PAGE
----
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- 10 -

Graphic abstract:

Synthesis and fungicidal activity of novel 2-aryl-3-(1,3,4-thiadiazolyl)-6(8)-methyl-1,3-benzoxazines Zi-long Tang * Zan-wen Xia Shu-hong Chang Zhao-xu Wang

14

Synthesis and fungicidal activity of novel 2-aryl-3-(1,3,4-thiadiazolyl)-6(8)-methyl-1,3-benzoxazines.

A class of novel 2-aryl-3-(1,3,4-thiadiazolyl)-6(8)-methyl-1,3-benzoxazines was prepared by reactions of 2-methyl-6-((1,3,4-thiadiazolylamino)methyl)p...
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A total of 22 novel stilbene derivatives containing the 1,3,4-oxadiazole moiety and trimethoxybenzene were designed and synthesized. Their chemical structures were characterized by (1)H and (13)C nuclear magnetic resonance, infrared, and high-resolut

Design, synthesis, and fungicidal activity of novel carboxylic acid amides represented by N-benzhydryl valinamode carbamates.
Carboxylic acid amide (CAA) fungicides are an important class of agricultural fungicide with oomycete activity and low toxicity toward mammalian cells. To find CAA analogues with high activity against resistant pathogens, a series of substituted N-be

Design, synthesis and fungicidal activities of some novel pyrazole derivatives.
In order to discover new compounds with good fungicidal activities, 32 pyrazole derivatives were designed and synthesized. The structures of the target compounds were confirmed by 1H-NMR, 13C-NMR, and high-resolution electrospray ionization mass spec

Synthesis and fungicidal activity of novel 2,5-disubstituted-1,3,4- thiadiazole derivatives containing 5-phenyl-2-furan.
A series of 2,5-disubstituted-1,3,4-thiadiazoles were synthesized using Lawesson's reagent by an efficient approach under microwave irradiation in good yields. Their structures were characterized by MS, IR, (1)H NMR, (13)C NMR, and elemental analysis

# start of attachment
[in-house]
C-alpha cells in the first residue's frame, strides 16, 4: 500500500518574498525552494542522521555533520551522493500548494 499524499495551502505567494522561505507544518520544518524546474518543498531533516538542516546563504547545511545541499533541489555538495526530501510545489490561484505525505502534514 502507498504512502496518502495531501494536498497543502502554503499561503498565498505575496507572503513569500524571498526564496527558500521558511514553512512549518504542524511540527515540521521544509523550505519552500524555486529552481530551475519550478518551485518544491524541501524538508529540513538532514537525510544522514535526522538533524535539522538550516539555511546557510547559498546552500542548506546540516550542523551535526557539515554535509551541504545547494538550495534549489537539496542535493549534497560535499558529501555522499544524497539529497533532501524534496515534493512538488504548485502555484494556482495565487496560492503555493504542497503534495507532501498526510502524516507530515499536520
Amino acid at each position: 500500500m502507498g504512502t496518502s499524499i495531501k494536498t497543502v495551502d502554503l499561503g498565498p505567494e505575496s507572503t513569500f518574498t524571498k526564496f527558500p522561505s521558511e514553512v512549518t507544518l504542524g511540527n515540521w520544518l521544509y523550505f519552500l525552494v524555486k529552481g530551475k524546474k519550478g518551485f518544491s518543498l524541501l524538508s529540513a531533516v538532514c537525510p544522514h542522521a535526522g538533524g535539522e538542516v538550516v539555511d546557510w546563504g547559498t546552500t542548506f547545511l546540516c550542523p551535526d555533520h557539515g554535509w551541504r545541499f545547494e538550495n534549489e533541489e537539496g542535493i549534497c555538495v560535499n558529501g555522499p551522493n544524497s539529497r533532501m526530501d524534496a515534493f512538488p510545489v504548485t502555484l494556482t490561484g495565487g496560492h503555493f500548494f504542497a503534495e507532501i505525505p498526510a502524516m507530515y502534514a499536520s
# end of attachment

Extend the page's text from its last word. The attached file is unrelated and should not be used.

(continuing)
Synthesis and fungicidal activity of pyrazole derivatives containing 1,2,3,4-tetrahydroquinoline.
Take-all of wheat, caused by the soil-borne fungus Gaeumannomyces graminis var. tritici, is one of the most important and widespread root diseases. Given that take-all is still hard to control, it is necessary to develop new effective agrochemicals.

Synthesis of 2-acyloxycyclohexylsulfonamides and evaluation on their fungicidal activity.
Eighteen N-substituted phenyl-2-acyloxycyclohexylsulfonamides (III) were designed and synthesized by the reaction of N-substituted phenyl-2-hydroxyl- cycloalkylsulfonamides (I, R(1)) with acyl chloride (II, R(2)) in dichloromethane under the catalysi

Facile synthesis of spirooxindole-pyrazolines and spirobenzofuranone-pyrazolines and their fungicidal activity.
Novel spirooxindole-pyrazolines and spirobenzofuranone-pyrazolines have been synthesized in good to excellent yields via the annulation reactions of the corresponding 3-alkylideneoxindoles and 3-alkylidenebenzofuranones with Huisgen zwitterions. The

Synthesis and fungicidal activities of novel benzothiophene-substituted oxime ether strobilurins.
Twenty-one novel benzothiophene-substituted oxime ether strobilurins, which employed a benzothiophene group to stabilise the E-styryl group in Enoxastrobin (an unsaturated oxime strobilurin fungicide developed by Shenyang Research Institute of Chemic

Synthesis, fungicidal evaluation and 3D-QSAR studies of novel 1,3,4-thiadiazole xylofuranose derivatives.
1,3,4-Thiadiazole and sugar-derived molecules have proven to be promising agrochemicals with growth promoting, insecticidal and fungicidal activities. In the research field of agricultural fungicide, applying union of active group we synthesized a ne